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Figure 3. TLR4 deficiency enhances ROS accumulation and decreases the expression of DNA repair protein Ku70 in the DEN-injured liver. (A,B) TLR4 deficiency caused more ROS accumulation in liver. The mice were sacrificed at the indicated times after DEN injection. The frozen liver sections and single cell suspension were stained with 2′,7′-dichlorofluorescein diacetate (DCF, 10 μM) for 30 minutes at 37°C. Cells staining positively for the oxidized dye were identified via confocal microscopy and flow cytometry. The data include representative images or a summary expressed as the mean ± SE of fluorescence intensity from five samples per time point. (C,D) TLR4 deficiency caused the suppressed Ku70 expression. The expression of Ku70 and Ku80 were assessed by immune blotting in the liver from sham (phosphate-buffered saline–treated) and DEN-treated mice at the indicated time points. The data include representative immune blots and a quantified summary expressed as the mean ± SE (n = 5). (E,F) TLR4 deficiency resulted in suppressed DNA repairing in the liver. The molecules in the DNA repairing complex of ATM-DNA-PKcs were detected with immune blotting. The data include representative immune blots and a quantified summary expressed as the mean ± SE (n = 5).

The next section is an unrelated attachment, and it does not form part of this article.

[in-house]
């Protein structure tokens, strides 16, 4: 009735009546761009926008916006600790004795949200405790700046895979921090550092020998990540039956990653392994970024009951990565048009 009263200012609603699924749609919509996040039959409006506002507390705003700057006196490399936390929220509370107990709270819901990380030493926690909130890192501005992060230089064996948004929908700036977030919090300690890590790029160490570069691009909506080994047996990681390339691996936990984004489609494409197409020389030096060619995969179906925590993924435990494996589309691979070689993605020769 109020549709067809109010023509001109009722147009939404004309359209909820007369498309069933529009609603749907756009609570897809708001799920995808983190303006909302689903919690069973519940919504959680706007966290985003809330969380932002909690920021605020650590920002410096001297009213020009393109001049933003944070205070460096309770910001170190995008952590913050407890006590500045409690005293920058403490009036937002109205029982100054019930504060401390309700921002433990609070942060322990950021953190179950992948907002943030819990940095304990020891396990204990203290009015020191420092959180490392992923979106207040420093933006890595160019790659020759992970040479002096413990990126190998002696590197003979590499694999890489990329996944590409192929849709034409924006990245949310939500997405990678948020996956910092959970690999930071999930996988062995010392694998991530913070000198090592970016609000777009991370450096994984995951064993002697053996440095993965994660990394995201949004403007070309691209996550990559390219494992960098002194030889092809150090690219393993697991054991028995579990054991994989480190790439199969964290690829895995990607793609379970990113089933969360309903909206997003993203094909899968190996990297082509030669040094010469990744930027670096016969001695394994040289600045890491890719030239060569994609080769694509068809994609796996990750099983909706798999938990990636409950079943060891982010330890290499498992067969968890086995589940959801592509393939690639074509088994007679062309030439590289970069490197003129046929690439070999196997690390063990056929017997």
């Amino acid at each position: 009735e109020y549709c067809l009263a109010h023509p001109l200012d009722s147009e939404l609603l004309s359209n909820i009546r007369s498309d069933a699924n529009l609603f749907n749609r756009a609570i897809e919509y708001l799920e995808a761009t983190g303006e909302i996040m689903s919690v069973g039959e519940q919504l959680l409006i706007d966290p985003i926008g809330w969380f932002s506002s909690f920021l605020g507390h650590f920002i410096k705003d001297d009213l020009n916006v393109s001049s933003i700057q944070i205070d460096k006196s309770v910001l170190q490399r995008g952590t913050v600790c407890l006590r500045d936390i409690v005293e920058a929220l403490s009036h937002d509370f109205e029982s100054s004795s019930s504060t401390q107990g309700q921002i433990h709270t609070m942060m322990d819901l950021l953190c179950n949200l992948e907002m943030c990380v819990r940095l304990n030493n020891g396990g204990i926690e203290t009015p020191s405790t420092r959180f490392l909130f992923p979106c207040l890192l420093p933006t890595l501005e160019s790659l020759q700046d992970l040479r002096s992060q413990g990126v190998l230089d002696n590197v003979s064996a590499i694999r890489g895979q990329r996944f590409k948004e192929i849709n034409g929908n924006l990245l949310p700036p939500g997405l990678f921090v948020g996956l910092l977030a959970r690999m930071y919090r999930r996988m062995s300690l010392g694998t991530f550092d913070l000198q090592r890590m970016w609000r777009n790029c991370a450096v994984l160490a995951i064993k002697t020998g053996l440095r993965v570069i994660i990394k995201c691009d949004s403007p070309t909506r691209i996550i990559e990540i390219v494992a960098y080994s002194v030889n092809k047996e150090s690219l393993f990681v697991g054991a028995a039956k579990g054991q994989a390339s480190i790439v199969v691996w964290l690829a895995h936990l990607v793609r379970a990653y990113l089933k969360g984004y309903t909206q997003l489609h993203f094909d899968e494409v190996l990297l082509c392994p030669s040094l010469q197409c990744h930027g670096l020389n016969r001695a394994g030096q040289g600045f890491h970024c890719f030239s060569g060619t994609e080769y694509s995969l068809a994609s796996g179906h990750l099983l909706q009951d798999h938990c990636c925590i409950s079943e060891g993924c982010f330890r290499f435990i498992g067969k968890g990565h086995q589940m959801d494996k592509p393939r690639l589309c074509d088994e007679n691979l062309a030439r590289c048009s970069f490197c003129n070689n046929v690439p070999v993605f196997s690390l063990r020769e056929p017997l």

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TLR4 Mutation Protects from the Activation of the Immune Networks and Cellular Senescence in the DEN-Injured Liver Tissue.